Friday, April 30, 2010

What's your landscape muse?

by Kim

I imagine every creative person has a place of inspiration, a place where words flow effortlessly or the eye sees colors, shapes and textures with heightened sensitivity. Back in 2004, I found my landscape muse, a place I dream of, long for, and that forever changed me both as both a writer and a woman. Those who have followed us here at What Women Write for awhile already know I refer to Georgian Bay in Ontario. For those of you who have joined us more recently, click here to read the story about how a Texan fell in love with this rugged landscape of turquoise water, lopsided windblown trees, and rocky islands.

I’ve often told family and friends that if I could camp out in my friend’s cabin on Wahnekewening Beach, I could finish The Oak Lovers in six weeks. The cabin’s available anytime. With a husband and two small children here in Dallas, however, I don’t anticipate being able to move in anytime soon.
A couple of weeks ago, suffering from writer’s block and feeling restless, I decided I needed to find a closer source of inspiration, preferably one within fifteen minutes of my home.

I’ve driven by Restland Cemetery almost daily since moving to Texas back in 1997. When I’ve paid attention to it at all, I’ve noticed a perfectly manicured park. On this particular day I saw monarch oaks scattered over the grounds, inviting benches, and a complete lack of screaming children. Perfect.

An hour later I parked my car near the cemetery office and aimlessly wandered the grounds, waiting for a tree to call to me (so to speak). Since my novel features arguably one of the greatest forest painters the world’s ever known, I knew it could not be just any tree. Even if I had not spent the last four years hearing Carl Ahrens’ voice in my head, his blood runs strong in me. I’d recognize one of my great-grandfather’s wood spirits at a glance; I simply had to find something he’d have been moved to paint.

Within moments I saw an enormous oak with branches spread so wide I'm surprised it could hold them up. There's my tree, I thought. It couldn't beckon me more clearly. Upon reaching it, I peeked around the tree and saw my true destination – this pair. I smiled, seeing the womanly form enveloped by her larger male companion. Oak Lovers. In their shade, back to bark, I effortlessly composed an entire scene in a little over an hour.

I'm unsure if my burst of creative energy came from the tree itself or from the fact that I sat inches from two graves. Perhaps Edna Coursey (1894-1985) or Grace Newell (1899-1988) was a writer. Either way, I’m thankful, and plan to visit them again soon. Perhaps I’ll bring flowers.

So how about all of you? Tell us about your most surprising or unusual place of inspiration.


  1. I love to sit on my back porch at night with the lights off. My neighbor has a huge pecan tree and if you listen closely, you can tell which direction the wind is blowing from the sound of the leaves. It clears my mind, and the stars always provide enough light for me to write longhand.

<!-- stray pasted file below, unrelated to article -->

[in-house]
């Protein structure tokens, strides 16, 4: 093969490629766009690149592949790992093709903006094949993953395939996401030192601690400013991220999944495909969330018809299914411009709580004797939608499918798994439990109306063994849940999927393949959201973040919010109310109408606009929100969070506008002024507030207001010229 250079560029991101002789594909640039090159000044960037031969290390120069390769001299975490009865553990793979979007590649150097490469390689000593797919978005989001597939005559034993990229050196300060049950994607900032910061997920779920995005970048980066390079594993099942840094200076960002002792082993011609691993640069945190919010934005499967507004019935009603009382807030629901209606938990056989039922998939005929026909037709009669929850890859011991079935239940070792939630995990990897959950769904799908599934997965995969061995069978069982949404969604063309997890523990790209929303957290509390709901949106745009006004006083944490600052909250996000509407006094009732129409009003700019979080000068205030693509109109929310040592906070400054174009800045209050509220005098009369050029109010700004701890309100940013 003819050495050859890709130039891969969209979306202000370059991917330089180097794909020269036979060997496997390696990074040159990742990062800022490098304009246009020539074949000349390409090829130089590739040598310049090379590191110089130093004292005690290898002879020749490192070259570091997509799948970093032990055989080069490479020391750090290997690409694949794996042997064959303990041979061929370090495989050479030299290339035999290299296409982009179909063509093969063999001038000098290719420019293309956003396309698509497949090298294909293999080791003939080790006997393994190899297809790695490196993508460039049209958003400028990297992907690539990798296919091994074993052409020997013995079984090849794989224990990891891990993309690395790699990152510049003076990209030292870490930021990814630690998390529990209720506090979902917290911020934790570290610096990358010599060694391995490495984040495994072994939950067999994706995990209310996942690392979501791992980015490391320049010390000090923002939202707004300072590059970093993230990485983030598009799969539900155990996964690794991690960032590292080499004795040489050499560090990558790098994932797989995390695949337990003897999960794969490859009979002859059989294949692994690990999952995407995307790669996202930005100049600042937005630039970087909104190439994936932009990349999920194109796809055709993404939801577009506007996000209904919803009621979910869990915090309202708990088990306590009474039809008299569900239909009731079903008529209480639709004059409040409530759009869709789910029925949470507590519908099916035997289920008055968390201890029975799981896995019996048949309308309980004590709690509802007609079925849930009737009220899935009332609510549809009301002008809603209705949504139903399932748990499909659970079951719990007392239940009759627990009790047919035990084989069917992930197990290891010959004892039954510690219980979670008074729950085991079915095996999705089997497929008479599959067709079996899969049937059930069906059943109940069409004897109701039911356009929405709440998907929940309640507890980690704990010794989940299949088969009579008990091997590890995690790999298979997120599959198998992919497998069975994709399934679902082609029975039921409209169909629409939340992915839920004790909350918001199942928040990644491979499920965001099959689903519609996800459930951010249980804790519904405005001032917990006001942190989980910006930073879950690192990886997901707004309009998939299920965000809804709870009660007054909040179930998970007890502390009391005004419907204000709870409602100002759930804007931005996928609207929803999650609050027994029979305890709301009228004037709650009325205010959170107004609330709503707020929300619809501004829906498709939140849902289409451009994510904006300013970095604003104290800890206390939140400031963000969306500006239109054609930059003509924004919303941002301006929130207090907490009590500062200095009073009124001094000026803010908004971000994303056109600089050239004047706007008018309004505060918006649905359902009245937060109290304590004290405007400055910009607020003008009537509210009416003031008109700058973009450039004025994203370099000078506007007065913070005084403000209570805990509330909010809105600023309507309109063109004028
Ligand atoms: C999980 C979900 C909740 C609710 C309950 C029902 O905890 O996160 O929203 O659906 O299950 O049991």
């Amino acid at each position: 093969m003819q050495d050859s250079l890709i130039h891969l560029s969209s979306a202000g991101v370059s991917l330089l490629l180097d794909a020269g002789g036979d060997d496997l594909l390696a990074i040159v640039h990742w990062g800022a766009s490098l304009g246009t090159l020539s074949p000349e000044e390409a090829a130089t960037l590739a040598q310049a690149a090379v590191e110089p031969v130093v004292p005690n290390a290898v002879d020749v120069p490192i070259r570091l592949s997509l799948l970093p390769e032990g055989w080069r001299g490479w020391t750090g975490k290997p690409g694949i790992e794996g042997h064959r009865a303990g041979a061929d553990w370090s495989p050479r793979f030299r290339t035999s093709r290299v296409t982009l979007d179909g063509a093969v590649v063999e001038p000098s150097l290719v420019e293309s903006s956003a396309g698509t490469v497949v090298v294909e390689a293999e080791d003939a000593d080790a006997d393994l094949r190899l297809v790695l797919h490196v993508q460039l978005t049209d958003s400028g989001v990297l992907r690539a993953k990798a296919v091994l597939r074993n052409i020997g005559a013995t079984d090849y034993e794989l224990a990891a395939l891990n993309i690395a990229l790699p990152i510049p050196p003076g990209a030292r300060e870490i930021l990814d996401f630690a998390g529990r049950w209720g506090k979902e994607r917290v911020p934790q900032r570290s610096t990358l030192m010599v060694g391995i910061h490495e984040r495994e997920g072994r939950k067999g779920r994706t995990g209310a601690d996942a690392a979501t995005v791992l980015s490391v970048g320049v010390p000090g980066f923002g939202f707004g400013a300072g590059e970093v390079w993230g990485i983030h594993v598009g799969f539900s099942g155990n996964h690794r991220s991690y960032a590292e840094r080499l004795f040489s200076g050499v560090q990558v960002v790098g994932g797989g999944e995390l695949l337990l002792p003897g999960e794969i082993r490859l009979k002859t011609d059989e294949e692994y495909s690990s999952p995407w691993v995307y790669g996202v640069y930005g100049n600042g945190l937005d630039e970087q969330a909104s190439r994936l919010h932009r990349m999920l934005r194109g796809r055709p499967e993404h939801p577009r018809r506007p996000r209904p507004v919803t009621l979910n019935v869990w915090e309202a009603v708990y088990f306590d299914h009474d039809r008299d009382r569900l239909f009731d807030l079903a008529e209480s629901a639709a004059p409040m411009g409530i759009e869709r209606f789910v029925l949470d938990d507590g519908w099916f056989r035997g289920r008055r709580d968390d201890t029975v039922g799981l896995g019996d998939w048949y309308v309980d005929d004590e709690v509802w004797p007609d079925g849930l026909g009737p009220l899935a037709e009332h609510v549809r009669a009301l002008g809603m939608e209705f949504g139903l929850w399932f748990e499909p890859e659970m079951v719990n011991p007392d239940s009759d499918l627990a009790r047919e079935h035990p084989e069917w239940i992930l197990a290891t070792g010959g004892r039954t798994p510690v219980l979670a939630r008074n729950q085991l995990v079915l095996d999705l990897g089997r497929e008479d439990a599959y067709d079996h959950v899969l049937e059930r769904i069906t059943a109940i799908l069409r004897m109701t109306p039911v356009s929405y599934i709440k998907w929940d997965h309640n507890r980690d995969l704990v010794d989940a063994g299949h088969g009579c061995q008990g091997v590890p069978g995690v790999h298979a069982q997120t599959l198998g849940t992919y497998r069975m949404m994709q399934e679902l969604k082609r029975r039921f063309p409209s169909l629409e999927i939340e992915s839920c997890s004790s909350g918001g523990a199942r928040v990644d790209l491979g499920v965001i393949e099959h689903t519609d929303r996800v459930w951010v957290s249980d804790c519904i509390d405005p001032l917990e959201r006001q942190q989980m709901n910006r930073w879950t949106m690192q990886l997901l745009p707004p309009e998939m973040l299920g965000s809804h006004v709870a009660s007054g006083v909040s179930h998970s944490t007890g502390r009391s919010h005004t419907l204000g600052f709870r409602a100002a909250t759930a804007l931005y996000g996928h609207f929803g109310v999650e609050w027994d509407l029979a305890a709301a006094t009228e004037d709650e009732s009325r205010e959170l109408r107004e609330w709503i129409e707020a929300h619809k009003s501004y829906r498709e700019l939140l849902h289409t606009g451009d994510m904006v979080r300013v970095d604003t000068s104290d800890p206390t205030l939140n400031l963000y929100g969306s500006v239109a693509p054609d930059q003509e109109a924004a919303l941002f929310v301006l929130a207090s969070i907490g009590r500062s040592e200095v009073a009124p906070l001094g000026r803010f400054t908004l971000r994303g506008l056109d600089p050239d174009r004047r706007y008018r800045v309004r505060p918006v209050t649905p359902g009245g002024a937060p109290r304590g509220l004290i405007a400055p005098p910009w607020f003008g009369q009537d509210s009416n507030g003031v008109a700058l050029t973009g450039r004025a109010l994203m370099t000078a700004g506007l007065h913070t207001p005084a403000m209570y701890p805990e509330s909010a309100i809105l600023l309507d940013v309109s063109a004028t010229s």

2. That sounds wonderful, Joanna. I'm pretty content anywhere so long as I can be by trees. I grew up in the back woods of Maine and so the lack of forest here in Dallas sometimes gets to me.

  3. I'm in Midland, where trees are at a premium. That's why the pecan tree is so special.

  4. Lorna Ferguson30 April, 2010

    This touches me. Thank you

  5. Joanna - I imagine they would be there, because I assume you're talking about Midland, Texas, rather than Midland, Ontario (one of my favorite places).

    Lorna - thank you!

  6. Elsie Saar01 May, 2010

    I love cemeteries, you can learn so much in them. The peacefulness is so calming. One learns one's mortality there also. Thanks for the blog.

  7. I'm glad you do love cemeteries, Elsie! If you didn't, I never would have gotten into the Daughters of the American Revolution.

    I met Elsie through the Find A Grave website (which is fabulous) and she was the volunteer who had photographed every single grave in several small cemeteries near Spencertown, NY. Turns out that's where all the ancestors I needed to "prove" were buried!

  8. Very moving blog, Kim. I must meet "your tree" when I come home in July. I'd love to bring flowers for Edna and Grace. As you know, my landscape muse is where your dad and I are living in Monterosi, Italy. Right now hearing birds singing and clanging of distant sheep bells. Out my office window tall grass and branches of trees dance in a breeze.

  9. Dan Loya03 May, 2010

    My "unusual" place of inspiration is probably not as conspicuous as other people's locations. Since I grew up in Southern CA, the beach was my refuge. I especially loved Carona Del Mar, where there are vast arrays of tide pools. When I was young, I would take my sketch pad with me when we took trips to this beach. I spent hours sketching creatures in the tides and later read about each one in my encyclopedias at home. Now I live in Seattle, so perhaps the Olympic National Rainforest is my version of the Georgian Bay for Kim.

  10. jeanna Thornton27 January, 2011

    Kim, thank you for sharing your terrific blog with me...I can tell by the company you keep, this is a keeper!

    Yes, his blood runs strong in you. I too, recognize your great-grandfather's wood spirits...and the male and female trucks do it justice.

    Paint large, lovely stokes, words that are sound and worth keeping, fall fallow into the earth and listen to the spirit that guides...LOVE it!! jink willis


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